The quality of life (QoL) of ED patients has been reported to be poor. Severity of ED symptomatology, especially low body mass index (BMI), but not duration of illness has been found to be predictive of low QoL [24]. Moreover, in terms of differences across diagnostic groups, individuals with a diagnosis of AN were found to have lower psychological and physical/cognitive QoL than those with an OSFED or BN diagnosis [24]. Even after long-term treatment or recovery from EDs, the expatients reported only a slight improvement in their QoL [18]. In most cases, the QoL remained poorer than controls [25, 26]. Self-image and well-being are often reported by current ED patients as the most affected areas of their QoL [18]. The patients mention that a sense of belonging, work or education, good physical health and a general sense of well-being are the most important elements of good QoL [18].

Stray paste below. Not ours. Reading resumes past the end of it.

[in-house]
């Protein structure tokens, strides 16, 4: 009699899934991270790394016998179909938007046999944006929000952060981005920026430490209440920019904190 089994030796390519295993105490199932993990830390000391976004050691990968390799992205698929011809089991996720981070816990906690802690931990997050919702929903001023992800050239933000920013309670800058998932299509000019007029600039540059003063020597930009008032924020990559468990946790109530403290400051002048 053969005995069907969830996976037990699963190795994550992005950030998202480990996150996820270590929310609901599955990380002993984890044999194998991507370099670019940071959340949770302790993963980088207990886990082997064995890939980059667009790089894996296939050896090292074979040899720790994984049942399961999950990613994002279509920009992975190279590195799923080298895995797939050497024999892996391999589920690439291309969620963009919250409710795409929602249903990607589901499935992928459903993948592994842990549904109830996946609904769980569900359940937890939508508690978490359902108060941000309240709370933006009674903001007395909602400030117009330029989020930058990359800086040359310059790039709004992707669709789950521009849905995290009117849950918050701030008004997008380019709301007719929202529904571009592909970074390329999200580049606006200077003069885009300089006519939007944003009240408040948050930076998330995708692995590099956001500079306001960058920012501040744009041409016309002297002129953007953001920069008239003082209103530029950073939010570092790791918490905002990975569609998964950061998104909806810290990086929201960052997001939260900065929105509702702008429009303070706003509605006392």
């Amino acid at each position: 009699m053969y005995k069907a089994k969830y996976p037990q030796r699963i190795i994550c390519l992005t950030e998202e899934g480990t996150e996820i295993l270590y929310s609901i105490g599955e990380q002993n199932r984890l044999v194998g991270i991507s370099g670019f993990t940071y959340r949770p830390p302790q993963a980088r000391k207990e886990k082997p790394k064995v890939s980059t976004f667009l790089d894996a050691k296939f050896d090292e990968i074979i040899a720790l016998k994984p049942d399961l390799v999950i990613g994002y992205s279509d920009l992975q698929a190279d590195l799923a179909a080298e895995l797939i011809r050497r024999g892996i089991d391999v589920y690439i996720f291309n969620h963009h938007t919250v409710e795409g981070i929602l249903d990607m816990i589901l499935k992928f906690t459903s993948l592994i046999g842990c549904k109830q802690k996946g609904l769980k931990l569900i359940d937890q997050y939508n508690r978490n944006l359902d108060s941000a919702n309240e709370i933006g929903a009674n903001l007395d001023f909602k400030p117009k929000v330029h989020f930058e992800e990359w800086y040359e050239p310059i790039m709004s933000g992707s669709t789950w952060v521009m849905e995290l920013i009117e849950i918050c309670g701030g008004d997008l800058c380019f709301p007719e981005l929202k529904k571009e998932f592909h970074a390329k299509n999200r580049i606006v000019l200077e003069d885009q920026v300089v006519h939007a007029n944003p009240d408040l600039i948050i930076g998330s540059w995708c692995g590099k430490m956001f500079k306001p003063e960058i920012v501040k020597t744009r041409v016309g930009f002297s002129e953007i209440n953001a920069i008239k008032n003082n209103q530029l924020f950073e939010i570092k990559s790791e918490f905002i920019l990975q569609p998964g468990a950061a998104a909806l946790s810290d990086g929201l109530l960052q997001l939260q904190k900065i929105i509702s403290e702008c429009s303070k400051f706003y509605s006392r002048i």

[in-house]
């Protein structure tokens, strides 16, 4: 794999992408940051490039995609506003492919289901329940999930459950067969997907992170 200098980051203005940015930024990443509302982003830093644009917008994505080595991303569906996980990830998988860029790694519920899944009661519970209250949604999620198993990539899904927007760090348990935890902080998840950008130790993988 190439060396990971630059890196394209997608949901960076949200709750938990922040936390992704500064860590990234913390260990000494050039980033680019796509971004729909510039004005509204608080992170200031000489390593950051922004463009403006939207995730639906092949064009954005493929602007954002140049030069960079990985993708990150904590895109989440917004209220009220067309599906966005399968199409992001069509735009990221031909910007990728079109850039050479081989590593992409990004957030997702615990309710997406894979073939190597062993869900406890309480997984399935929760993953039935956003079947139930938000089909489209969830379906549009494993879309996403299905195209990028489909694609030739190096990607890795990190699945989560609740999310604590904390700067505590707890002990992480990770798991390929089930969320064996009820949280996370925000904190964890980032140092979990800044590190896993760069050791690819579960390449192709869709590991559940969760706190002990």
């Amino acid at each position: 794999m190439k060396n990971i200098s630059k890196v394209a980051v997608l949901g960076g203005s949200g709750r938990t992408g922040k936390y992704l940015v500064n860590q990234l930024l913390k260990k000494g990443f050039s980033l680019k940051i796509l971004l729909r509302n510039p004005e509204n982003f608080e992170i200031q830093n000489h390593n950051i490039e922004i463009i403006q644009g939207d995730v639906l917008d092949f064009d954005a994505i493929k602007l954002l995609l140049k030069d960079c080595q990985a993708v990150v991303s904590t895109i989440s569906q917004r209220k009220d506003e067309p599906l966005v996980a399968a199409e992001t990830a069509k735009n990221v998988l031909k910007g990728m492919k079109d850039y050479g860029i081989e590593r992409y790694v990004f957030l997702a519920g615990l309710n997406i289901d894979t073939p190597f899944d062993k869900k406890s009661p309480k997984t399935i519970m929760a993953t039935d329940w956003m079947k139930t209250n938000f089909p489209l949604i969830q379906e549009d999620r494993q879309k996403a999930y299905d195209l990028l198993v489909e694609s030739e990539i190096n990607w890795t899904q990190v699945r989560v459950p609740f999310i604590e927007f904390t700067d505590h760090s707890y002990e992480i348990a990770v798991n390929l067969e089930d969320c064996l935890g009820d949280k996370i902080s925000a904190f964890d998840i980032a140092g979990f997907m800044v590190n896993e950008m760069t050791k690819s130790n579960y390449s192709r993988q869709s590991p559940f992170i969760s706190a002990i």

2.5. Self-efficacy

Another construct that can be explored through the patient’s perspective of their ED recovery is self-efficacy. Self-efficacy has been defined as the individual’s perceived ability to perform a particular behavior [27]. When considering EDs, self-efficacy can be thought of as the individual’s subjective positive evaluation of his/her ability to eat without engaging in eating disordered behavior and to maintain a realistic body image [28]. There are ED studies showing that patients’ self-efficacy around eating increases with treatment and is directly related with improvement in objective measurements, such as duration of hospitalization, drive for thinness and body dissatisfaction [29].


3. The study on the patients’ perspective of therapy and recovery

The study was conducted among patients suffering from an ED who were treated at the Eating Disorders Unit of National and Kapodistrian University of Athens, 1st Psychiatric Department.